under Florida law because of a conviction for a sex-related
crime and/or a specified crime against children.
You can use this web site to subscribe for
an e-mail alert in the event that an offender or predator
moves close to any address in Florida you choose to monitor.
For example, your home, workplace, school, daycare, etc.
What constitutes a Sexual Predator?
There are two ways a person can
be qualified and designated as a "sexual predator" in
the state of Florida and, therefore, be required to comply with
Florida’s sexual predator registration laws: One way is to
commit (on or after 10/1/93) one of the several "one is enough"
sexual predator offenses. The other way is to commit a "second
offense" sexual predator offense (committing a listed sexual
offense after having been previously been found to have committed
certain other listed sexual offenses.)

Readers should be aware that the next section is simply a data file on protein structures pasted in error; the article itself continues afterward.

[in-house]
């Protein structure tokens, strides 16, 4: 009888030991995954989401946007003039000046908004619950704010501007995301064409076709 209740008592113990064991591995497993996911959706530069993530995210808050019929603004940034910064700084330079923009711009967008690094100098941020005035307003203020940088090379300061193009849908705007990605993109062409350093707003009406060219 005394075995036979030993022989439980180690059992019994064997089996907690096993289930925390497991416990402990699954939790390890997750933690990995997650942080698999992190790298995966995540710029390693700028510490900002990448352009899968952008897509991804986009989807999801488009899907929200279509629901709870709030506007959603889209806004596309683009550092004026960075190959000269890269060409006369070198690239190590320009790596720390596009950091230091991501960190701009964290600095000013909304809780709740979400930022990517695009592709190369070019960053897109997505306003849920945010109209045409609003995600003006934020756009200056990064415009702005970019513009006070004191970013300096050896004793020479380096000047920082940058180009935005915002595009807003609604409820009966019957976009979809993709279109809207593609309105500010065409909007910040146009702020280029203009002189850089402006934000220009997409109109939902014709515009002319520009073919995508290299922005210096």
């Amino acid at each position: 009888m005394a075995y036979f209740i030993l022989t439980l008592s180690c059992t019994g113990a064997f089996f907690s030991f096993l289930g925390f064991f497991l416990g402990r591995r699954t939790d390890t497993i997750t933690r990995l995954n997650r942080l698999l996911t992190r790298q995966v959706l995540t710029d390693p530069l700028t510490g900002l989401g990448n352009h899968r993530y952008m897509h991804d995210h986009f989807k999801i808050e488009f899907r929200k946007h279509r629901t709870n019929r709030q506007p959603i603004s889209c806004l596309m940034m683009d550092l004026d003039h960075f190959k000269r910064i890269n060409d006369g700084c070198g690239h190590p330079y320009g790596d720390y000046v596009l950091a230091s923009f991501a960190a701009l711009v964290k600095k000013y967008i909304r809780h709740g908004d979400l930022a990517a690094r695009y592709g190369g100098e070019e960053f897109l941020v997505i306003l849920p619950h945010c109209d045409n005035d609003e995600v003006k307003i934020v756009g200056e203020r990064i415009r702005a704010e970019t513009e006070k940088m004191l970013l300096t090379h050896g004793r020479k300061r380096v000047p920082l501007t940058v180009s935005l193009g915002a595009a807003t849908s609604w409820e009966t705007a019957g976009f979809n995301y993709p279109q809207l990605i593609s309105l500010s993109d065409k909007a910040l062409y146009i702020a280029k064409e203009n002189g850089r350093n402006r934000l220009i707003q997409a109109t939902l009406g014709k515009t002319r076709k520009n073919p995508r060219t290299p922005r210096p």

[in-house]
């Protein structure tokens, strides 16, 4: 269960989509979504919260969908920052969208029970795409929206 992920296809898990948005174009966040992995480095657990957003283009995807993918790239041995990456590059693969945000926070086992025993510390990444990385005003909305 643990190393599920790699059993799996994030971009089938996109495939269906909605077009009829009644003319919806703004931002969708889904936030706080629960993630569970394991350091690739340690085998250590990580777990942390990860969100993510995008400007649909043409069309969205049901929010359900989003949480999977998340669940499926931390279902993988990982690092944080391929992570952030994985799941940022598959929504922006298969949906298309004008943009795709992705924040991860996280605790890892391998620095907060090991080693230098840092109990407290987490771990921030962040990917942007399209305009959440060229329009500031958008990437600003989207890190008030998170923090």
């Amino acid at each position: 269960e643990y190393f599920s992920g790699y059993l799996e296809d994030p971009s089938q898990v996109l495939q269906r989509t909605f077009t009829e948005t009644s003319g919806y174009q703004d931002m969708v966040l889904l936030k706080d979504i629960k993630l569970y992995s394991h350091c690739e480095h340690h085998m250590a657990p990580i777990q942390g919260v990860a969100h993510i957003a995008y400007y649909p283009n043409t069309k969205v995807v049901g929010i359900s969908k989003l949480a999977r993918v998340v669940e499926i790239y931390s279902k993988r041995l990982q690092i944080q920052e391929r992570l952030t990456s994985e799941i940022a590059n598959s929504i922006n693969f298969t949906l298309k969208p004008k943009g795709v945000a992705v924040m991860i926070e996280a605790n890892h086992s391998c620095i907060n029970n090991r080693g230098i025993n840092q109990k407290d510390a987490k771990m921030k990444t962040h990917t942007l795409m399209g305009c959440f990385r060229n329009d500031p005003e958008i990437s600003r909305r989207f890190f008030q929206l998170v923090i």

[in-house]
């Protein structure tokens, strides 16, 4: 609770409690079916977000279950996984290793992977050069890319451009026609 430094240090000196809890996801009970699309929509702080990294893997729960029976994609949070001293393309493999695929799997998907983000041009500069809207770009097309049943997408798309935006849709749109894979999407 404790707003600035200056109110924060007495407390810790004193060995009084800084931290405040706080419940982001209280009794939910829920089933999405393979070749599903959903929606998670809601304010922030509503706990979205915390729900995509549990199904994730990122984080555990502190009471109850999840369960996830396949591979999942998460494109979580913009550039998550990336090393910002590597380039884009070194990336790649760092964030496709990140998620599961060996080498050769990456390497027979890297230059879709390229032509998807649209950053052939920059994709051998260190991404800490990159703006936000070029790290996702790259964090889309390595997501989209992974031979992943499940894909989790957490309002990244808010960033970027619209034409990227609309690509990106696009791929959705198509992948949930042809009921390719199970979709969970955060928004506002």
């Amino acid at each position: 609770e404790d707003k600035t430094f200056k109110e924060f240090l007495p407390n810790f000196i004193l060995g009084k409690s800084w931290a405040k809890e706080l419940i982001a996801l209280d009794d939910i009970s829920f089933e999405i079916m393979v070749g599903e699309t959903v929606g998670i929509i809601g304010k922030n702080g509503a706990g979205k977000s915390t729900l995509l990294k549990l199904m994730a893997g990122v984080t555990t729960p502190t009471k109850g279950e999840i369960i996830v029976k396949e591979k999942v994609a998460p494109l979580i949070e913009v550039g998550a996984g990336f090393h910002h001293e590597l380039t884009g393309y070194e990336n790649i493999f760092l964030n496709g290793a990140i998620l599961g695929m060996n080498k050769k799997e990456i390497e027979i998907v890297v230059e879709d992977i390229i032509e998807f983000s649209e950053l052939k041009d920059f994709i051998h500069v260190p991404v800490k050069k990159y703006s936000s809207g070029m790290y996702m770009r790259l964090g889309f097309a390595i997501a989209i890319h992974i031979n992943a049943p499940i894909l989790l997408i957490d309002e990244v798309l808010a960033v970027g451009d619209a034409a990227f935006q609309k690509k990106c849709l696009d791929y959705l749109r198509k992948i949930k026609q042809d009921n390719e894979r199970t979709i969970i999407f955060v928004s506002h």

"One Is Enough" Offenses
Any capital, life, or first degree
felony violation of Chapter 794, (or of a similar
law of another jurisdiction) these include;
- Sexual battery (or attempted
sexual battery that causes injury of sexual organs) by person
18 years or older upon victim less than 12 years of age (capital
- Sexual battery (or attempted sexual battery
that causes injury of sexual organs) by person less than 18
years of age upon victim less than 12 years of age (life felony);
- Sexual battery upon person 12 years of age
or older without victim’s consent and use of deadly weapon
or physical force likely to cause serious personal injury (life
- Sexual battery upon person 12 years of age
or older without victim’s consent when victim is physically
helpless to resist, when victim is coerced by threat of force
or violence and victim reasonably believes the offender has
ability to execute the threat (first degree felony);
- Sexual battery by reason of non-consent administration